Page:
(2010)

 

The inclusion principle
Discus 29CD
(2006)

 

 

links:

 

http://www.discus-music.co.uk/discatherve.htm

 

martin archer / discus

 

hervé perez

 

peter fairclough

 

 

find a full EPK with links and audio:

http://www.discus-music.co.uk/InclusionPrincipleEPK.htm





Mirror Shards EPK

15 09 2014

MirrorShardsHead

mirror shards:

joe formanek – drums, laptop
hervé perez – alto saxophone

contact:

sndsukinspook @ live.com
0044(0)114 2683719
info @ latermusic.com

 

Mirror Shards is the project of Joe Formanek, multi-tasking on drums, live processing, electroacoustic techniques and DJing to perform a fluent orchestration of improvisation and composition.

Hervé Perez features on alto saxophone bringing a highly individualised style of jazz melody, extended techniques and contemporary harmonic rhythms in a single honed voice.

The group balances the use of technology and interfaces into the exciting movements of live spontaneous composition. The two strong voices of multidisciplinary artists and powerful improvisers performing with laptops keep alive the performative aspect of playing acoustic instruments.

Drawing from both traditional and non-traditional backgrounds, and a long experience of both composition and performance, Mirror Shards is an exciting reflection of new directions in jazz.

 

 

 

 

 

 

Mirror Shards started with Hawaiian composer / improviser Joe Formanek’s creation of two unique innovations: What he calls “Percussionist 2.0” and improvising with history using a database.  Percussionist 2.0 was the result of an attempt to create an instrument in which a percussionist could fluently express himself acoustically and digitally via DSP.  However, while doing the acoustic input and the digital output is usually done by two as common practice, the Mirror Shards apparatus is an attempt to do both actions simultaneously.  This new instrument proved to be more than just an instrument but a new way to play percussion. It now seems like the natural step in the evolution of percussion, as doing these functions at the same time -instrumental and digital manipulation – feels percussive.  After several layered improvisations a database of recordings came about, and within it an organized recorded history of all the improvisations which have been all based on older improvisations.  With it a sense of time, mood, and a progression of wisdom seem to all mix and blend with each new play, resulting in a constantly improving richness of the myriad of the Self.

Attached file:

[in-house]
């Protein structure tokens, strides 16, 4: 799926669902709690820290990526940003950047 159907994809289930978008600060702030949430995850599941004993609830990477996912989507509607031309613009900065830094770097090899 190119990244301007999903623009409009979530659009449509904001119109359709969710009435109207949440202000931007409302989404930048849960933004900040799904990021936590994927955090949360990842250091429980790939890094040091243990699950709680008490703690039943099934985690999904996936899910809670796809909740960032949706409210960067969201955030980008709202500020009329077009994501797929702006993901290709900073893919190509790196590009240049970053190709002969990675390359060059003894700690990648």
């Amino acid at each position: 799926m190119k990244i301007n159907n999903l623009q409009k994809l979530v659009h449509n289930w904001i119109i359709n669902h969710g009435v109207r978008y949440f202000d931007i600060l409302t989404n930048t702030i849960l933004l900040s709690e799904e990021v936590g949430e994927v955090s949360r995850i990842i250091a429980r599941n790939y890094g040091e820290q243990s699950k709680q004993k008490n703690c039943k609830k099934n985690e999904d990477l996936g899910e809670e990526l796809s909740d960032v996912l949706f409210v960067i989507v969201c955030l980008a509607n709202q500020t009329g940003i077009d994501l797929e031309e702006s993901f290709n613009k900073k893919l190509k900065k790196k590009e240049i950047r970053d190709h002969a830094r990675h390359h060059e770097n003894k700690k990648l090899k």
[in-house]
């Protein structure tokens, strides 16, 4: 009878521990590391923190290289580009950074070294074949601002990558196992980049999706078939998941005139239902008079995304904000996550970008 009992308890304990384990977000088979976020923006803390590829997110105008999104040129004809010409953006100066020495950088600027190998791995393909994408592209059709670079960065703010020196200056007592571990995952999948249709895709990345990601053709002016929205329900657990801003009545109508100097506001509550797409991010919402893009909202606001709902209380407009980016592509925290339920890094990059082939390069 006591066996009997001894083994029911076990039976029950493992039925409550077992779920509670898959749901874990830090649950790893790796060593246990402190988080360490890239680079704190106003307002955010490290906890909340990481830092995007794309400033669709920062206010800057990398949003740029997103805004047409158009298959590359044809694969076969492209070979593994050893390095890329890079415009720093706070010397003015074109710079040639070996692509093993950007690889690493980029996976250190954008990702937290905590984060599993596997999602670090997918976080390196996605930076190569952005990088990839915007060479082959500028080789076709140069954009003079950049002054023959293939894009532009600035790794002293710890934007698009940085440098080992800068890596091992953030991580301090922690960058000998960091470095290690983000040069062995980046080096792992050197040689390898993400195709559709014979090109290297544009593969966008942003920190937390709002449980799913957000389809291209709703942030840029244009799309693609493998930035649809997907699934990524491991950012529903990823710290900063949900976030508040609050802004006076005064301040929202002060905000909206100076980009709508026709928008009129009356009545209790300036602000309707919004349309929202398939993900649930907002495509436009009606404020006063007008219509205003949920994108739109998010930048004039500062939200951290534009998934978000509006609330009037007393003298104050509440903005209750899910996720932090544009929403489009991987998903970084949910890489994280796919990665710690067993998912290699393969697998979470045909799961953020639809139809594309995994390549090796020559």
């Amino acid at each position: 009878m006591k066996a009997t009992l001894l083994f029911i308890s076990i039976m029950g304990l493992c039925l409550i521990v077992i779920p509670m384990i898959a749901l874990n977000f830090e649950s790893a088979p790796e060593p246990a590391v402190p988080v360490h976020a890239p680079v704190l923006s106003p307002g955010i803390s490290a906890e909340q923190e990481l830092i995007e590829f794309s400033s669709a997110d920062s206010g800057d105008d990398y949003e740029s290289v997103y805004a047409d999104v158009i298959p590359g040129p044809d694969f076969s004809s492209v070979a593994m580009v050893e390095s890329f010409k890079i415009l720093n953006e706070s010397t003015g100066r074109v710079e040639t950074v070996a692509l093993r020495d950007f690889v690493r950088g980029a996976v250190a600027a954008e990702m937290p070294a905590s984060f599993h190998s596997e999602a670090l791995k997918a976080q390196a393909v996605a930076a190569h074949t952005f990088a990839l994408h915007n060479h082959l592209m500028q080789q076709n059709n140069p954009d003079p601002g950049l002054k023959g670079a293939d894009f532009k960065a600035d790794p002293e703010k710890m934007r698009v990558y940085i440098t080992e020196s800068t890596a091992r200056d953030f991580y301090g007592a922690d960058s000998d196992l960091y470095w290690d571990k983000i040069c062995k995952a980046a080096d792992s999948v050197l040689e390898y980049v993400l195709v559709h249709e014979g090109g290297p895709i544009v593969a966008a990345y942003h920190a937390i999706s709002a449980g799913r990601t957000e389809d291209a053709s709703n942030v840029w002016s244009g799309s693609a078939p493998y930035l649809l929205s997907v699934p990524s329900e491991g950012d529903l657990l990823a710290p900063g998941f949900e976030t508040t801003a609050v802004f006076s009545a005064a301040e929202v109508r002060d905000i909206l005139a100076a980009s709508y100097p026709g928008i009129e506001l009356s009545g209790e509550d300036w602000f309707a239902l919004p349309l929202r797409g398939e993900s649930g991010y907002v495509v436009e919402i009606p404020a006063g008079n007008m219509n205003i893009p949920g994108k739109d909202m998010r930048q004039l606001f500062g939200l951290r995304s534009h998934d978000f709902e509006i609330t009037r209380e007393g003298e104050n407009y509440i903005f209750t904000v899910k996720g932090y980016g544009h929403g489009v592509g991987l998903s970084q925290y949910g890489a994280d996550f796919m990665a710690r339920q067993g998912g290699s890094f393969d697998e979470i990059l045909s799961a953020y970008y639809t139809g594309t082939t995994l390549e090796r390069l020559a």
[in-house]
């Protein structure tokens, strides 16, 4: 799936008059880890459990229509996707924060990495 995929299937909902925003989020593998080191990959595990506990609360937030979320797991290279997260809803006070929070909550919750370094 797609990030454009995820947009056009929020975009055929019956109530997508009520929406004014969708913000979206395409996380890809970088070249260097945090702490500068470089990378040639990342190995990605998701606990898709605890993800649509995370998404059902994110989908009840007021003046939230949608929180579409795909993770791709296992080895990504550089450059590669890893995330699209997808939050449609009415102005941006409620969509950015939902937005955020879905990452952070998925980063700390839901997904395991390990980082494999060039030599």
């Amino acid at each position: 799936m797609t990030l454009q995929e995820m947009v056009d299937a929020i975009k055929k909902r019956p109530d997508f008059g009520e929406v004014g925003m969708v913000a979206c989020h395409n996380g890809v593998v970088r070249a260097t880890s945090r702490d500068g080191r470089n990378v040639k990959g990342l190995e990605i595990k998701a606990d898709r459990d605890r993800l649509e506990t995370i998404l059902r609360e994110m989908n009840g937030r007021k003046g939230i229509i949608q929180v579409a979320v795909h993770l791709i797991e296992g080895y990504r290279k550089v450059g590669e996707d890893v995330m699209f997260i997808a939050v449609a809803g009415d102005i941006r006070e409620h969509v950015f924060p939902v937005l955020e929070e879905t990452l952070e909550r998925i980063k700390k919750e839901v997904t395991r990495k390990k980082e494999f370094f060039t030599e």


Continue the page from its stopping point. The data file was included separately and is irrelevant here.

Biography:

 

joe-profile-01Joe Formanek

 

Improviser and composer, Joe Formanek employs an electro-acoustic apparatus, Mirror Shards, which is at once a drumset-laptop using digital signal processing and a history-database DJ station.

A large collection of recorded material are at a fingers touch during a performance. Central to the concept of Mirror Shards is a layering of samples and digital processing which confront the live sound with past events.

The experience of “driving” the apparatus is a surreal encounter with one’s previous stages of artistic development, forcing a critical reflection and interaction with one’s past.

Joe Formanek has been involved with Francisco Lopez (composer), Chris Formanek (composer), François Ducat (film director), Kouta (composer), and Hervé Perez (sax, composer).